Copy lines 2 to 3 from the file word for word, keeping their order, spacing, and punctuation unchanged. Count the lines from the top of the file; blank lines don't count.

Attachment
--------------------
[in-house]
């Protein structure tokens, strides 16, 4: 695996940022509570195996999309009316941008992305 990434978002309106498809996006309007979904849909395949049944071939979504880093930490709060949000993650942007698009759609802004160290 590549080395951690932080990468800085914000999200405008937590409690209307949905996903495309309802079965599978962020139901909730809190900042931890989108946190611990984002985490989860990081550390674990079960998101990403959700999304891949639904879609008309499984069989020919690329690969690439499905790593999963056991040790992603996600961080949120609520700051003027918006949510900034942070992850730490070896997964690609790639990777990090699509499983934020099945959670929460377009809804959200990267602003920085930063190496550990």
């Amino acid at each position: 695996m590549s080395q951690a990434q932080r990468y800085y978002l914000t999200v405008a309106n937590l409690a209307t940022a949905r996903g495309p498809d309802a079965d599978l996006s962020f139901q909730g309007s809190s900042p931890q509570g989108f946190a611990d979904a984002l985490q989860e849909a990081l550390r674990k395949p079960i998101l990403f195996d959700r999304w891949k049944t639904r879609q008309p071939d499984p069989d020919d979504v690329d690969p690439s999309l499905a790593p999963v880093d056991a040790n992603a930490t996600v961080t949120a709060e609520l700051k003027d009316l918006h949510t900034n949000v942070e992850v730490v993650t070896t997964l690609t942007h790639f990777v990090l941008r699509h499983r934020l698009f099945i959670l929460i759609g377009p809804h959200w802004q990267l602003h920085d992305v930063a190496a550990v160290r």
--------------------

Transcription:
């Protein structure tokens, strides 16, 4: 695996940022509570195996999309009316941008992305 990434978002309106498809996006309007979904849909395949049944071939979504880093930490709060949000993650942007698009759609802004160290 590549080395951690932080990468800085914000999200405008937590409690209307949905996903495309309802079965599978962020139901909730809190900042931890989108946190611990984002985490989860990081550390674990079960998101990403959700999304891949639904879609008309499984069989020919690329690969690439499905790593999963056991040790992603996600961080949120609520700051003027918006949510900034942070992850730490070896997964690609790639990777990090699509499983934020099945959670929460377009809804959200990267602003920085930063190496550990």
């Amino acid at each position: 695996m590549s080395q951690a990434q932080r990468y800085y978002l914000t999200v405008a309106n937590l409690a209307t940022a949905r996903g495309p498809d309802a079965d599978l996006s962020f139901q909730g309007s809190s900042p931890q509570g989108f946190a611990d979904a984002l985490q989860e849909a990081l550390r674990k395949p079960i998101l990403f195996d959700r999304w891949k049944t639904r879609q008309p071939d499984p069989d020919d979504v690329d690969p690439s999309l499905a790593p999963v880093d056991a040790n992603a930490t996600v961080t949120a709060e609520l700051k003027d009316l918006h949510t900034n949000v942070e992850v730490v993650t070896t997964l690609t942007h790639f990777v990090l941008r699509h499983r934020l698009f099945i959670l929460i759609g377009p809804h959200w802004q990267l602003h920085d992305v930063a190496a550990v160290r």